Legislation is a fluid thing and generally there are repeated tests of an employer - employee connection and the actual standing associated with the independent contractor. As a result, only work with businesses that present you with independent contractor services in which they stay in touch with these "potential tests" and understand how regulations might or might not be in process of change.
Senin, 29 Juli 2013
Hey heyyyy! How was your weekend? Have I mentioned how wonderful our weather has been? One or 50 times? Yeah. It’s been awesome. 51.
I’ve been spending SO much more time outside this summer, I’ve truly enjoyed this season. I’ve been planting a bunch of new things, transplanting some, just enjoying our outdoor space and the flowers.
I wrote last summer about my pathetic hydrangeas and how I was the pretty much the worst hydrangea parent EVER. They hated me. I’ve learned a ton about them since and figured I’d share my new knowledge. (So many great tips in the comments of that post!)
Mine still have a long way to go, but I as long as we don’t have a scorching summer next year, I think they’ll do even better. It’s SO exciting to see them actually grow and bloom this summer! Seriously a thrill after I’ve worked so hard to help them along.
They were sad and pathetic last year, really. The biggest surprise I got a few weeks ago were the start of blooms on my limelight hydrangea. I’ve had it three years people – not one bloom till now. Here is was last summer and now:
It’s now FILLED with beautiful white blooms! They’re all only about half way done too, so in a week or two it will be full of puffy white flowers:
So here’s the first piece of advice – the sleep, creep, leap saying is true. Most plants I have planted follow this – the first year they don’t do much, the second the come along a little bit and the third they leap! I got this guy on clearance at the end of the season two summers ago and last year you can see that it grew, but didn’t do much else.
The third year (this year), it has doubled in size and is full of blooms. I think with hydrangeas you just need to have patience. Which is hard when you buy one full of blooms and then it poops out on you.
Here’s another biggie – you will see hydrangeas everywhere in full sun all the time – I see them at restaurants, stores, churches, drive throughs – everywhere. But mine did horribly in full sun:
I showed you these last summer – I’d had them for two or three years at that point? Not one had ever bloomed, they all barely grew, it was just sad. Sad sad SAD.
Now those three look like this:
The one on the left has grown a TON from where it was (it was the smallest one) but it’s still not blooming. The other two have done great! They just don’t have a ton of blooms right now because I cut so many of them a few weeks ago. ;)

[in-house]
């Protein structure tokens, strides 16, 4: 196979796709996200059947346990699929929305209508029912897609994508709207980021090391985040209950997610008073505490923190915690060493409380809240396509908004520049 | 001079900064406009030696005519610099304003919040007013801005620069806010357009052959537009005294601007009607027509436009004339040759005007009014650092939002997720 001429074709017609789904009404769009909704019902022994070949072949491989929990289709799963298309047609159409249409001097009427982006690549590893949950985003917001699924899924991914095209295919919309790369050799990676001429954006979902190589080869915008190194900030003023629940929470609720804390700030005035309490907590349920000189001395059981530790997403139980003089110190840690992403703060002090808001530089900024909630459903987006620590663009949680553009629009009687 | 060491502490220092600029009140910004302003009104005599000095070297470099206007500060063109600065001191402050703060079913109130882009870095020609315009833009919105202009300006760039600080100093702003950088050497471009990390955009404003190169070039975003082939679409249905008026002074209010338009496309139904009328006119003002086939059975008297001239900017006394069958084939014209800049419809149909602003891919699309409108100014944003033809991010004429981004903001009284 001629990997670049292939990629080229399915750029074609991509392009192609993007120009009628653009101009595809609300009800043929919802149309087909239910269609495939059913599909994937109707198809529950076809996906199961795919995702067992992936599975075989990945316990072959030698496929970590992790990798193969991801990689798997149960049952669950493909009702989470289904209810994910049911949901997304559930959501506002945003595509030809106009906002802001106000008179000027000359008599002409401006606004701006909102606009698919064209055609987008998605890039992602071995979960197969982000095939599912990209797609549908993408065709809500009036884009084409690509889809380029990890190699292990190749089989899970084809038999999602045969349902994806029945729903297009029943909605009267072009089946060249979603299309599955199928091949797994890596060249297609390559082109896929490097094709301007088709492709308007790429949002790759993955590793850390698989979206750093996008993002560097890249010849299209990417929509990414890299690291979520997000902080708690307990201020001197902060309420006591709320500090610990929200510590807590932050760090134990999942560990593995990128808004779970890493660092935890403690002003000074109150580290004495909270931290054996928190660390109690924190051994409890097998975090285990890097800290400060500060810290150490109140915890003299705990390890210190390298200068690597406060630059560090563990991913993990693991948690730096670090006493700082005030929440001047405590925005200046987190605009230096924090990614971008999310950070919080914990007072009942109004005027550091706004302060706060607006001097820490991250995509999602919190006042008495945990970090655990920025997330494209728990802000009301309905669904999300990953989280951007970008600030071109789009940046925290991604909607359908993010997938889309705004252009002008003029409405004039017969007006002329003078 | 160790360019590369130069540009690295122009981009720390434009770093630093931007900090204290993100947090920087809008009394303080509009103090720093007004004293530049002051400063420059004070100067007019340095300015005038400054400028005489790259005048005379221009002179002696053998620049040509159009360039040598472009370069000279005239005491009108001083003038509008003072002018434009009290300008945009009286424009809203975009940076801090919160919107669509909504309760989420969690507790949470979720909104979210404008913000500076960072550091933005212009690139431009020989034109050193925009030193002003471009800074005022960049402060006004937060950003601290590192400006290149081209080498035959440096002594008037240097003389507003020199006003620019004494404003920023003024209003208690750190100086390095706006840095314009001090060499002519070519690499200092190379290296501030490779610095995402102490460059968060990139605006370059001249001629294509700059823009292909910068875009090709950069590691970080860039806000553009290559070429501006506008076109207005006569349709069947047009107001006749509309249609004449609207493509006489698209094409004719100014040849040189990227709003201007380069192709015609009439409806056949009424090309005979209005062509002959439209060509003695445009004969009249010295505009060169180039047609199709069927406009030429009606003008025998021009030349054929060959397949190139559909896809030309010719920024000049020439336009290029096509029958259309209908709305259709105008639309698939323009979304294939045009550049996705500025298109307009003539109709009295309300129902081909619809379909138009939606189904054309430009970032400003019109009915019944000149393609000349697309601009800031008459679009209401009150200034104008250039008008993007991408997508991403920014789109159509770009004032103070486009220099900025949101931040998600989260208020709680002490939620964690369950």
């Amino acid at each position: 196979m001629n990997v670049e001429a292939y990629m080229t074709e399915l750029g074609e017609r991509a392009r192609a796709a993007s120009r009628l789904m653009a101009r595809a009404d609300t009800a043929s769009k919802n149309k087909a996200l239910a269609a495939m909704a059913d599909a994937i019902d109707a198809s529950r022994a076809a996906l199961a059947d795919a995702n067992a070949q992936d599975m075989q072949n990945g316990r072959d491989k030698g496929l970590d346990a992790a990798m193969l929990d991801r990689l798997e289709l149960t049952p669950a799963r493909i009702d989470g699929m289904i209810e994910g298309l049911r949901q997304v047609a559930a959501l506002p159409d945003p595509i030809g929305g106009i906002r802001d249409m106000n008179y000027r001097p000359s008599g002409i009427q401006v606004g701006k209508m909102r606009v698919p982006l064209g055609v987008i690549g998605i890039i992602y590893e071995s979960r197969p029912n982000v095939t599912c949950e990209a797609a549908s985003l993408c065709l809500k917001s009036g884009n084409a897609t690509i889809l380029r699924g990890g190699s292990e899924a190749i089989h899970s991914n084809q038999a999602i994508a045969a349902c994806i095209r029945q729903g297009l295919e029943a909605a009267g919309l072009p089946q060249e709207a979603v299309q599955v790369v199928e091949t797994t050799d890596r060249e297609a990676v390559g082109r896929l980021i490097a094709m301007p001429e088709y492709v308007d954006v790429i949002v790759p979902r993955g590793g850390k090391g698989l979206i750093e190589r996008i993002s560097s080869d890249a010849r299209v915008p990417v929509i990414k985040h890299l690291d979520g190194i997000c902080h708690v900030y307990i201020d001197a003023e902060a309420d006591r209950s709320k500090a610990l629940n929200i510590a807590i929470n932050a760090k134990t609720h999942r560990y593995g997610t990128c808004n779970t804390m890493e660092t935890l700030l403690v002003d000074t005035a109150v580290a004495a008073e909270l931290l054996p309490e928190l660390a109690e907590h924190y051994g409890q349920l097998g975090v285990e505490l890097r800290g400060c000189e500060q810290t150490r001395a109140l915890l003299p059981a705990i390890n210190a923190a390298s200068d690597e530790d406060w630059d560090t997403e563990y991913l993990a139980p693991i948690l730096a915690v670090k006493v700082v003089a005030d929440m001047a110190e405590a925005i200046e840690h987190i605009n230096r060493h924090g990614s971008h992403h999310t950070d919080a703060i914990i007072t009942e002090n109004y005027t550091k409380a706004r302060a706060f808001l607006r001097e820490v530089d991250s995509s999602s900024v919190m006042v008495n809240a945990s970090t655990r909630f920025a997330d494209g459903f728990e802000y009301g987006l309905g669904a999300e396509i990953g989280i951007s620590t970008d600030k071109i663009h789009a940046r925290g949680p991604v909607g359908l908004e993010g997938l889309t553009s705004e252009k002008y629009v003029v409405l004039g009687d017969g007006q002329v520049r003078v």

These are the mophead variety, and they have really strong, beautiful leaves too:
The leaves on that pink plant are especially hardy, dark and pretty.
Tip two – they do best in morning sun and afternoon shade (or dappled shade). Mine in afternoon shade (these above) do even better than those in the back that get the dappled shade. If you are having problems getting yours to grow – try moving them to a spot where they’ll get some rest from the heat in the afternoon.
I found some PeeGee trees on clearance a couple years ago and was so excited – they are basically a hydrangea tree. The year I planted them they did great for the rest of that season, but last year they looked like butt, like the rest of mine:
Now, they are amazing!!:
They are both blooming and full and doing great.
Here’s the thing (tip three) – hydrangeas need MEGA water. I mean, it’s in their name. :) Last summer was the complete and total opposite of this one here in Indiana – super hot, drought conditions – it sucked. This year we had a really wet early summer and it’s helped tremendously.
I just watch my plants – if they start to wilt at all I know they need water. They need a lot of it, but watch how you water them too. I’ve got one mophead that has a fungus on the leaves (it hit one of my peonies too) because we’ve gotten so much rain. If you can, water them at the base of the plant (not with a sprinkler) so the water goes right to the roots and doesn’t sit on the leaves. (The fungus will not really hurt the plant so I’m cutting off those leaves and letting it be. If it had happened earlier in the season I would have used something on it.)
The Pee Gee tree is a paniculata hydrangea, like the limelight I first showed you. These two have the more cone shaped flowers:
I much prefer the big round blooms, but these are beautiful too. They turn the most beautiful pink/green in the early fall – they are just gorgeous! I used them in this post a couple years ago: